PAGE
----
stealing an ambulance 10209

January 7, 2009

Donovan twitched in his seat, drumming his hands on the wheel of the ambulance, checking the mirrors every two seconds, or more often. Ice was forming on the outside edge of the windshield as he sat parked on the side of the road. Charlie should have been here an hour ago, and he was growing more nervous by the minute. Cars slushed by, spraying melted but freezing snow onto the sidewalks. People traveling home to loved ones. Friends having a night out, despite the weather. Donovan was jealous in the back of his brain, but if he wasn’t busy waiting on other people, he might have been drinking a whole fifth of rum to himself by now. He rubbed his hands together to keep them from hurting.

Where was he? There was only so long he could sit here before some cop was bound to drive by and wonder what an ambulance is doing stalled out on the side of the road without a distress call on the short wave. There was no legal explanation. There is no way to explain that you stole an ambulance full of dead people. There is no way to explain why the dead people have been dead for days now. Donovan crossed himself again for good measure then scratched at burning tract marks and old sores.

Car after car paced by, leaving even more of the street on the ground around Donovan as he climbed out of the ambulance. Street lights be damned, he had to piss. A homeless man was wandering about on the other side of the big blue box, now serving as a freezer. Donovan shooed him away, shaking one ungloved fist uncertainly.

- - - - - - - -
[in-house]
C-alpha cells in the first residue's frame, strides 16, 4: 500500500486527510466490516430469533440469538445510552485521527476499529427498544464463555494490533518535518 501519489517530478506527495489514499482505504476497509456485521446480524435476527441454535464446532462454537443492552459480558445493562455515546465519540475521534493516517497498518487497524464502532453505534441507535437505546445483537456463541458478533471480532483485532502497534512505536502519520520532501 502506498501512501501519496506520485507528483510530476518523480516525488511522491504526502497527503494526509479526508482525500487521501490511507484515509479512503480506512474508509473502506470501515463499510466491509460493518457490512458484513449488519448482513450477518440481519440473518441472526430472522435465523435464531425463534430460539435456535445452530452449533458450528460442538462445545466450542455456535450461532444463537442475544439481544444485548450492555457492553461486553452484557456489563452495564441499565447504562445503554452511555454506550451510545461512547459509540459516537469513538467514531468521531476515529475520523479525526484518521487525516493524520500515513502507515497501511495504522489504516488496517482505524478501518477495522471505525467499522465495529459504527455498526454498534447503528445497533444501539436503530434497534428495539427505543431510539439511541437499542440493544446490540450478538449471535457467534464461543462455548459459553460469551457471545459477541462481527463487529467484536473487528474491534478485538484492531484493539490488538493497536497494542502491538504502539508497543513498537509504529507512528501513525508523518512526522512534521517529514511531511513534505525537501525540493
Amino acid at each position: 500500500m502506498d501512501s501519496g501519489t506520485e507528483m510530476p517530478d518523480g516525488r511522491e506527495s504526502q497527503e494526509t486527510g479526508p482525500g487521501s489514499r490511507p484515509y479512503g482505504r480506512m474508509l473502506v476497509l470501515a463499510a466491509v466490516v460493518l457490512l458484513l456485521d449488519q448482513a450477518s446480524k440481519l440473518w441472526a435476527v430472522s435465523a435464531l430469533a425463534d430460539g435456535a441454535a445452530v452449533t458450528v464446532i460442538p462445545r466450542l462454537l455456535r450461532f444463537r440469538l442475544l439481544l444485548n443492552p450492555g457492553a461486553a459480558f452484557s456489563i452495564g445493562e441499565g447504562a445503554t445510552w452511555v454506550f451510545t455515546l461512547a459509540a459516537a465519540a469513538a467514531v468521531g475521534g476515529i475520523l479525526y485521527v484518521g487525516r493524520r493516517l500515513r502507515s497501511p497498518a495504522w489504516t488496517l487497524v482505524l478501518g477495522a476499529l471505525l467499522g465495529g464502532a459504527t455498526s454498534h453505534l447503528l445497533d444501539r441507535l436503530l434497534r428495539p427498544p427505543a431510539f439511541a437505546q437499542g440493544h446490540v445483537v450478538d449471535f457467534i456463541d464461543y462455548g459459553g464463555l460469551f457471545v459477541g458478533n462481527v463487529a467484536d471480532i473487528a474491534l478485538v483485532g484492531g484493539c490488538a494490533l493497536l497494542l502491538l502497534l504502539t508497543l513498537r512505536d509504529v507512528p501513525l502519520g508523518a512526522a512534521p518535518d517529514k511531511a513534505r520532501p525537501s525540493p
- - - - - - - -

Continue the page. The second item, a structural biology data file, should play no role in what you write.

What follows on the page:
The man moved, but cautiously, and waiting for the man to be out of conversation distance made Donovan more unsettled than before. Now he could be seen. What if the police drove by now? What if they came by at this second? Or this one? Or this one?

He stood there, piece in the biting December air, waiting for his bladder to feel comfortable in this weather to do its job. It never did. As though from nowhere, a tall bearded man wrapped around the back of the ambulance, grabbing Donovan’s arm. He yelped in surprise.

“Charlie! What the hell? Where have you been?”

“Plans changed. Leave the truck, you’re coming with me.”

“But…okay.” Donovan realized he didn’t care enough anymore. I wanted indoors, and he wanted out of the bitter orange light of the north side of town.

A tromp through the open lot where Donovan had parked, and down into a drainage ditch. The ditch sat low enough to leave only Donovan and Charlie’s heads visible above the ground, but it quickly descended on earthen stairs into a sewer grate left open for those needing passage. Ducking in, ignoring the stench that is not defeated by cold weather, they disappeared under concrete just as a police cruiser pulled over behind the ambulance.

In mere minutes, the cops had it open, pulling out bodied bags one by one, and loading them in the back of their cruiser. Except this cops didn’t wear badges, and they were as much police officers as Donovan was a paramedic.



  1. OoOooo, is this yours?

  2. “But…okay.” Donovan realized he didn’t care enough anymore. I wanted indoors, and he wanted out of the bitter orange light of the north side of town.

    Is the I a mistake?

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